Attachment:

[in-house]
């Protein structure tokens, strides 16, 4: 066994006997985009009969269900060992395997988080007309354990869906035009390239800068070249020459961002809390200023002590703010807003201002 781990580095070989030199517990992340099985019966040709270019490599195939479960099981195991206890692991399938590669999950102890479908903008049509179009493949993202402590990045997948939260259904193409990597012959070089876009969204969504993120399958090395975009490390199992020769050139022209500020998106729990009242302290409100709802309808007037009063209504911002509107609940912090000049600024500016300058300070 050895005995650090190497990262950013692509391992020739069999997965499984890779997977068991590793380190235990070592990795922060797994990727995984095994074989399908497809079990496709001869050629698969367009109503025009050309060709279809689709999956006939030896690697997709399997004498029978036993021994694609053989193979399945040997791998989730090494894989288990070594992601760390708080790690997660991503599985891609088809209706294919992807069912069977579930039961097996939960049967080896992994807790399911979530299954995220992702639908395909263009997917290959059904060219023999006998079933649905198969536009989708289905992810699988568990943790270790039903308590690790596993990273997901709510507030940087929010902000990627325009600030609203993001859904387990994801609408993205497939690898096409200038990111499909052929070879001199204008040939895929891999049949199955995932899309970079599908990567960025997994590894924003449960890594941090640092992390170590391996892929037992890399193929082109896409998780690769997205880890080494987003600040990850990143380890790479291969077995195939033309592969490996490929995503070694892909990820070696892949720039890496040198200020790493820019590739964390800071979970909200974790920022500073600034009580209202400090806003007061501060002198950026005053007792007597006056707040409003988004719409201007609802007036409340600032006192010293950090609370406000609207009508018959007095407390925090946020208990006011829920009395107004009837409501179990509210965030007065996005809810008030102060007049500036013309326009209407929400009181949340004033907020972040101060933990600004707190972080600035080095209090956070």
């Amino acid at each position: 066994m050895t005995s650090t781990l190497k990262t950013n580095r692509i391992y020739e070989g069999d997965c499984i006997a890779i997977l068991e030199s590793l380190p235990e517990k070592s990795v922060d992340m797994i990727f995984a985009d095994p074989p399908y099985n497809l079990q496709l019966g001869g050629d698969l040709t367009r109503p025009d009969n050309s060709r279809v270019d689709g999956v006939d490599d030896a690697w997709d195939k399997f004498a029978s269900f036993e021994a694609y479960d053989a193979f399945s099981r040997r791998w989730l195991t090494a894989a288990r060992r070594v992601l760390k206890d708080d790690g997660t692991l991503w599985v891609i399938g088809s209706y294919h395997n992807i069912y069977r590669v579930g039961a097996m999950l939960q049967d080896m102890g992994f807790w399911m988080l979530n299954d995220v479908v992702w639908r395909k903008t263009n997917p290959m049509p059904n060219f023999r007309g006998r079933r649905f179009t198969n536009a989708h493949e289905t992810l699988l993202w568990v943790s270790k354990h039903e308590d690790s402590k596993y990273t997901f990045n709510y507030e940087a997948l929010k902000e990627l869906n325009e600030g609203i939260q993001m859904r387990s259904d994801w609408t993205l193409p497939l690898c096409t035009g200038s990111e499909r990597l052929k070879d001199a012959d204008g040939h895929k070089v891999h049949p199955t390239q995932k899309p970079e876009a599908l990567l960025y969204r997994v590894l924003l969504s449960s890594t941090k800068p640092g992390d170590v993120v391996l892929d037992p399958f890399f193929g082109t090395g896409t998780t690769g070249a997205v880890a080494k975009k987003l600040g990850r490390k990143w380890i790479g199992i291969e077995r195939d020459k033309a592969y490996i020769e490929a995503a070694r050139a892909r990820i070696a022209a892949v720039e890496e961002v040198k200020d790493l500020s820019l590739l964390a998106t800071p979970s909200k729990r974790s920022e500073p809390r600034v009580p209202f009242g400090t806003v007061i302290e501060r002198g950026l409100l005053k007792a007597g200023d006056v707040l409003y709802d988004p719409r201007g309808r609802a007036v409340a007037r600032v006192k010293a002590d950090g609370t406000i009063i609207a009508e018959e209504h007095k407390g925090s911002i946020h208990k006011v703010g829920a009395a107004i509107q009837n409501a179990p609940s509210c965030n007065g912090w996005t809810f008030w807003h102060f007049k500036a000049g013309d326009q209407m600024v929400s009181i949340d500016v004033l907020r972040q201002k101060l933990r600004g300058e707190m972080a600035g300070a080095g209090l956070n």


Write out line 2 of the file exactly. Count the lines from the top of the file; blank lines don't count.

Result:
């Protein structure tokens, strides 16, 4: 066994006997985009009969269900060992395997988080007309354990869906035009390239800068070249020459961002809390200023002590703010807003201002 781990580095070989030199517990992340099985019966040709270019490599195939479960099981195991206890692991399938590669999950102890479908903008049509179009493949993202402590990045997948939260259904193409990597012959070089876009969204969504993120399958090395975009490390199992020769050139022209500020998106729990009242302290409100709802309808007037009063209504911002509107609940912090000049600024500016300058300070 050895005995650090190497990262950013692509391992020739069999997965499984890779997977068991590793380190235990070592990795922060797994990727995984095994074989399908497809079990496709001869050629698969367009109503025009050309060709279809689709999956006939030896690697997709399997004498029978036993021994694609053989193979399945040997791998989730090494894989288990070594992601760390708080790690997660991503599985891609088809209706294919992807069912069977579930039961097996939960049967080896992994807790399911979530299954995220992702639908395909263009997917290959059904060219023999006998079933649905198969536009989708289905992810699988568990943790270790039903308590690790596993990273997901709510507030940087929010902000990627325009600030609203993001859904387990994801609408993205497939690898096409200038990111499909052929070879001199204008040939895929891999049949199955995932899309970079599908990567960025997994590894924003449960890594941090640092992390170590391996892929037992890399193929082109896409998780690769997205880890080494987003600040990850990143380890790479291969077995195939033309592969490996490929995503070694892909990820070696892949720039890496040198200020790493820019590739964390800071979970909200974790920022500073600034009580209202400090806003007061501060002198950026005053007792007597006056707040409003988004719409201007609802007036409340600032006192010293950090609370406000609207009508018959007095407390925090946020208990006011829920009395107004009837409501179990509210965030007065996005809810008030102060007049500036013309326009209407929400009181949340004033907020972040101060933990600004707190972080600035080095209090956070």